By turns frenetic and flat-footed, “Mr. Magoo” is an uninspired live-action comedy based on the 1950s and ’60s UPA cartoons about the misadventures of a near-sighted eccentric. Despite the abundance of slapstick and an overall skew toward younger viewers, pic may hold little appeal for pre-teens, since the original cartoon shorts are no longer in wide TV circulation. Older ticketbuyers aren’t likely to care much, either. Expect a fast fade from theaters, and only slightly longer visibility on video store shelves.
In this version of the Magoo mythos, Quincy Magoo (Leslie Nielsen) is a sight-impaired millionaire who’s too stubborn to admit that he really, really needs eyeglasses. Most of the time, he can rely on his attentive nephew, Waldo (Matt Keeslar), and his faithful bulldog, Angus, to remove the more obvious obstacles in his path.But despite the best intentions of man and beast, Mr. Magoo has a habit of strolling into trouble. While presiding at the gala opening of a museum exhibit, he accidentally disrupts the proceedings by cutting a power line instead of a ceremonial ribbon. Then he wanders into a mummy case — he thinks it’s a telephone booth — and assumes the inhabitant is a heavily bandaged accident victim.
And so it goes. While Mr. Magoo remains in the mummy case, two cat burglars enter the museum to steal the Star of Kuristan, a priceless gem. Luanne Leseur (Kelly Lynch) is the brain and the beauty of the team — thick-witted Bob Morgan (Nick Chinlund) is merely along for the ride — and she soon has second thoughts about turning the gem over to their boss, Austin Cloquet (Malcolm McDowell). But while trying to abscond with the booty, Luanne accidentally turns the Star of Kuristan over to the blissfully oblivious Mr. Magoo.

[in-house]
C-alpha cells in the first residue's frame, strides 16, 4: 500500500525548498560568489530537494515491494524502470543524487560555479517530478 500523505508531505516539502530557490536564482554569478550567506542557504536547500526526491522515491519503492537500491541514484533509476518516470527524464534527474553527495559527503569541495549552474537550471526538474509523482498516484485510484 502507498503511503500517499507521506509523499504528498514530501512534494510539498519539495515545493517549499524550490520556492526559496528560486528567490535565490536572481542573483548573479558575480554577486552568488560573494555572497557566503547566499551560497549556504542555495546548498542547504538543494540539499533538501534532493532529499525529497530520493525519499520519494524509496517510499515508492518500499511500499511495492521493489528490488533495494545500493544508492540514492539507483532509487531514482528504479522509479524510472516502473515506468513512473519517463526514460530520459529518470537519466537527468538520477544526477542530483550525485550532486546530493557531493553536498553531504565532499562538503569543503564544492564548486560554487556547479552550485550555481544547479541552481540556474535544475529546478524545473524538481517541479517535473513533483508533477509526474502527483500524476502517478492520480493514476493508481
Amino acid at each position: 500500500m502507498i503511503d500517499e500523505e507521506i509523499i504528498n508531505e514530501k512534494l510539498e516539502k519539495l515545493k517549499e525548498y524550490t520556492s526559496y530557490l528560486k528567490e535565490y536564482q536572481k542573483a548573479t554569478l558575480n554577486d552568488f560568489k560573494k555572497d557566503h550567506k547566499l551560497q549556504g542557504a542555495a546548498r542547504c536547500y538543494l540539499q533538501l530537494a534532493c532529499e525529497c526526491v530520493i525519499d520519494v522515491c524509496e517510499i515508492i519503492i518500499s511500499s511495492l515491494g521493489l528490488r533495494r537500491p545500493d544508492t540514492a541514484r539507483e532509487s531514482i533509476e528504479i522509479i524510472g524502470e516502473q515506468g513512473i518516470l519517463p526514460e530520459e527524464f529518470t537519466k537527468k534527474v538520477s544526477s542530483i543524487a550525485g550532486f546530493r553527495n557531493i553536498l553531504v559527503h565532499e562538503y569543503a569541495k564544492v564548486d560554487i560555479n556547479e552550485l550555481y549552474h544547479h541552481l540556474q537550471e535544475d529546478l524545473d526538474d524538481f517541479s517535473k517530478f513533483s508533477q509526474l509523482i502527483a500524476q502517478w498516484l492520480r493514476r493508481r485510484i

Magoo becomes the target of an international manhunt led by two bumbling U.S. government agents (Stephen Tobolowsky, Ernie Hudson). To clear his name, he enlists nephew and bulldog to help him follow a trail that leads to Cloquet’s ski-resort enclave, and then to the Brazilian domain of arch-criminal Ortega “The Piranha” Peru (Miguel Ferrer).
Because he’s chronically unable to read signs, and can’t tell the difference between a paddlewheel and an escalator, Mr. Magoo repeatedly places himself, and those around him, in grave danger. Each time he does, however, fate, luck or screenwriting contrivance intervene. To be fair, it should be noted that a few gags here have little or nothing to do with near-sightedness. Unfortunately, given the recent career history of pic’s star, too many of these bits play like outtakes from “Naked Gun” comedies.
Nielsen offers yet another variation on what has become his signature persona , an indefatigably self-assured bumbler. And though it’s difficult to think of a more appropriate way to play this character as written, Nielsen’s shtick is getting stale. Still, the veteran actor goes through his paces energetically enough, and gives more to the pic than it ever gives him.
Screenwriters Pat Proft and Tom Sherohman have labored mightily to cobble together a plot capable of stretching to feature length the one-joke premise of the six-minute cartoons. At 87 minutes, however, “Mr. Magoo” feels padded and repetitious. Even more disappointingly, director Stanley Tong (“Supercop,” “Rumble in the Bronx”) fails to infuse pic with the high-spirited exuberance that prevailed in his Hong Kong action-adventures with Jackie Chan.
Lynch provides a few bright moments of impressive physicality and first-rate comic timing as Luanne. Other supporting players rise to the demands of the material — that is, they don’t knock themselves out.
Pic is bracketed by animated sequences that have Greg Burson filling in for the late Jim Backus as the voice of Mr. Magoo. Other tech credits are routine. Closing credits begin with an apologetic announcement: Nothing in “Mr. Magoo” should be interpreted as “an accurate portrayal of blindness or poor eyesight.” No kidding.